Start Writing

Start Writing
Stop Writer's Block

Friday, September 18, 2009

The Poet: Awaken It

Have a question? Agree, disagree,
with me? Leave me your opinion.

Awaken the poet in you by reading
the works of other poets. Take note
of their style. How is imagery used?

Imagery is the descriptions selected.
The mental pictures you want to
float through minds when your
poems are read. They stimulate
the reader's imagination.

Tickle the imagination, and it
filters in other senses.

Metaphors and similes allow the
reader to feel, see, and experience
your poems.

Metaphors finds a similarity between
two unrelated things.

Let's look at examples of metaphors.

Susie is an eagle.

Susie is called an eagle, because
she's smart. It's a comparison
between Susie and the eagle. It's
creative, and more interesting for
the reader.

Gary is a bull on the run when it
comes to painting. I tried to
compromise on the color, but he
wouldn't listen.

The bull describes Gary. A
similarity is found between Gary
and the bull.

Critique my poems.

I Stand

I'm rooted a tree
Years of storms
Have stabilized my resolve
I bloom from harsh world winds

=====================

Choice

My choice is success
Not to sit and wish
But a turtle to a goal
Reaching it in time

==================

Similes compares two dissimilar things.
Also, similes describes by using like or
as. Specifically, one thing is like or as
another.

Examples of similes follow.

1. Tim is as thin as a stick person.
2. The rain tapped at my window pane
like a pecking bird.
3. His skin was like leather.
4. Belle's hair is black as coal.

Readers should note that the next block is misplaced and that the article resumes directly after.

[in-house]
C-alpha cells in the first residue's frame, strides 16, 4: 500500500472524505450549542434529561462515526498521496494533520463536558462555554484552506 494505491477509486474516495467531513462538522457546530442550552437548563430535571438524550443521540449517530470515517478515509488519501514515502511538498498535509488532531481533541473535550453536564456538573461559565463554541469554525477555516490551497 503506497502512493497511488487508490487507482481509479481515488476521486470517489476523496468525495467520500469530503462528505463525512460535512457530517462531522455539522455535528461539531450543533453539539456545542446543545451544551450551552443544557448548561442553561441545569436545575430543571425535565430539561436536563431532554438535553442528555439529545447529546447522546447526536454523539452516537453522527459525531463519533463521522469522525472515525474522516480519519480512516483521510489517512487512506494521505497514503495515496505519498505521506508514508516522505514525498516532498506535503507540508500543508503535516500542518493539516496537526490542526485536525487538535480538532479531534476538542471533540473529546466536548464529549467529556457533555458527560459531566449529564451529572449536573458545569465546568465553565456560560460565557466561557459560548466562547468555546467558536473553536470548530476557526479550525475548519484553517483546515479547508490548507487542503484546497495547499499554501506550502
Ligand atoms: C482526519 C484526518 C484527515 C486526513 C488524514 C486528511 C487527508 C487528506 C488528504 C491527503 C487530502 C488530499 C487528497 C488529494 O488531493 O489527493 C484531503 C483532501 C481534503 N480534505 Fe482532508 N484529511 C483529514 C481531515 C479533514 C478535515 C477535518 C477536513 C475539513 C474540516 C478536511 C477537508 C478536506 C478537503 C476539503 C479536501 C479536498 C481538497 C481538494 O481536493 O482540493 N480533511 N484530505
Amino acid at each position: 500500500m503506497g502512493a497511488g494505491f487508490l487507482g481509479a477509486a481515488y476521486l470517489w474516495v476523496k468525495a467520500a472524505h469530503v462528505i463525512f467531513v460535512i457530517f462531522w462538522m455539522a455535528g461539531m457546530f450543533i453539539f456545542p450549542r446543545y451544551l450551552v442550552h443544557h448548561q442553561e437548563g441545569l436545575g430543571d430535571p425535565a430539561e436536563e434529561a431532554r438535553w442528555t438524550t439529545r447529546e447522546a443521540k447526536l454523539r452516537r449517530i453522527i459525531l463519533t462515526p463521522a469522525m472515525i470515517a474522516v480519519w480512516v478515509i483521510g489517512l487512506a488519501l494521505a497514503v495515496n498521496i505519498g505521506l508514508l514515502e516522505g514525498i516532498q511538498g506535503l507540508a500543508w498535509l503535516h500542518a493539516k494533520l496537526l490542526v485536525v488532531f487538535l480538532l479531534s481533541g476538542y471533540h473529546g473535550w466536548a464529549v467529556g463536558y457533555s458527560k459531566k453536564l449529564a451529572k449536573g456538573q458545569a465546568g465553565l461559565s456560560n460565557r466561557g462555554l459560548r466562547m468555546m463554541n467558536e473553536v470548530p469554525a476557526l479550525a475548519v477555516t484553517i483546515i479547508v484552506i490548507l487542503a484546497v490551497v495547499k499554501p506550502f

Look at similes used in poems.

Flint
An emerald is as green as grass,
A ruby red as blood;
A sapphire shines as blue as heaven;
A flint lies in the mud.

A diamond is a brilliant stone,
To catch the world's desire;
An opal holds a fiery spark;
But a flint holds a fire.

Christina Rossetti
1830-1894



Source: http://library.thinkquest.org/J0112392/simileclassics.html

========================================

Good People Rise

The corrupted hearts of a few
use confusion like a joke-
boost about their deeds,
but good people rise above them.

=======================================

Start writing poems by describing
a friend, family member, pet, or
an interest.

Write about an experience in
your life. Perhaps, a news head-
line, story.

Think about how you feel about
a friend, the experience, pet,
or story.

Write down everything about it.
Add metaphors, and similes.
Keep the words that best depicts
it.

In other words, poems must
be critiqued too.

Now, it's time to awaken the
poet in you.
Post a Comment

Blog Archive

About Me

My photo

Marcella Glenn is a freelance writer who has written news reports, worked in an office, reviewed movies, published a newsletter and had her novel, "Grave Street House," published. She, too, is a Writing Consultant as well as a Personal Coach.


She has tried to go down some of life's other paths. A few paths were a mail-order business, the publishing of a pen-pal newsletter and selling plastic-ware. Only, she was back writing before realizing what she was doing.


She'd critique titles, paragraphs, news reports, that no one submitted to her. She'd stop herself, eventually. Marcella Glenn seemed to be enjoying the act of writing. This is how she knew writing was more than a hobby.


Let it be a lesson in your life too. Is writing calling your name? Or, acting? Teaching? Are you interested in engineering? Have the courage to go for your dreams. Simply, believe in yourself.


Meet Marcella Glenn on Twitter: http://twitter.com/marcellaglenn.



Grave Street House Interview
Authors Show Radio Announces Interview Lineup For Week Of February 16, 2009
#fullpost{display:inline;}
Internet Radio features five new authors each week
February 16, 2009
Every week, The Authors Show, radio version features interviews with up and coming authors from around the world. This week The Authors Show radio features Marcella Glenn, author of  'Grave Street House'.

The Writer

The Writer
Word Master-Pieces

Labels